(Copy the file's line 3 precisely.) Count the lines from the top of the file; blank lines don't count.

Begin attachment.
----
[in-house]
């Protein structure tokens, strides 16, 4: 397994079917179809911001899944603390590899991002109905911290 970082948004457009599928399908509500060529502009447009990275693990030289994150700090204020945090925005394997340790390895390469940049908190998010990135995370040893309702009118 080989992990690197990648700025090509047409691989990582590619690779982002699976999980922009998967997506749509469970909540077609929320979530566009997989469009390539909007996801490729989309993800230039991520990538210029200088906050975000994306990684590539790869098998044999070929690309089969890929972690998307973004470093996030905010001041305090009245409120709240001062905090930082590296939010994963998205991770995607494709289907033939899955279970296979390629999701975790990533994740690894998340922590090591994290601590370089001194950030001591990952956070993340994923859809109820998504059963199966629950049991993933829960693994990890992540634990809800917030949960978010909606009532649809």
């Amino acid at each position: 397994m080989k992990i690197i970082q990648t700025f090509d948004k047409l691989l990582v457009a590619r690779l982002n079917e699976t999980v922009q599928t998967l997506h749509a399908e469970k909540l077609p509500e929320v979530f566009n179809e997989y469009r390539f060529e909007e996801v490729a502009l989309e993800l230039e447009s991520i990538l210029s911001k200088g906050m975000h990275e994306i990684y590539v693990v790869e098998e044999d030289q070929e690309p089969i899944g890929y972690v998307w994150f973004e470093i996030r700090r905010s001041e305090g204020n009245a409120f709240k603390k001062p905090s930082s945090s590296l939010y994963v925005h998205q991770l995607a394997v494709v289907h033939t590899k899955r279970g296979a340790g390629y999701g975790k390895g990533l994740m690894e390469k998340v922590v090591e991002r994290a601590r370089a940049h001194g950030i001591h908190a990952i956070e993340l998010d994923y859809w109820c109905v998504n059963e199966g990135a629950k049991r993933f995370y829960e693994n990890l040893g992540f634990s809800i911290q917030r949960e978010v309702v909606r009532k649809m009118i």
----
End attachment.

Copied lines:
């Amino acid at each position: 397994m080989k992990i690197i970082q990648t700025f090509d948004k047409l691989l990582v457009a590619r690779l982002n079917e699976t999980v922009q599928t998967l997506h749509a399908e469970k909540l077609p509500e929320v979530f566009n179809e997989y469009r390539f060529e909007e996801v490729a502009l989309e993800l230039e447009s991520i990538l210029s911001k200088g906050m975000h990275e994306i990684y590539v693990v790869e098998e044999d030289q070929e690309p089969i899944g890929y972690v998307w994150f973004e470093i996030r700090r905010s001041e305090g204020n009245a409120f709240k603390k001062p905090s930082s945090s590296l939010y994963v925005h998205q991770l995607a394997v494709v289907h033939t590899k899955r279970g296979a340790g390629y999701g975790k390895g990533l994740m690894e390469k998340v922590v090591e991002r994290a601590r370089a940049h001194g950030i001591h908190a990952i956070e993340l998010d994923y859809w109820c109905v998504n059963e199966g990135a629950k049991r993933f995370y829960e693994n990890l040893g992540f634990s809800i911290q917030r949960e978010v309702v909606r009532k649809m009118i």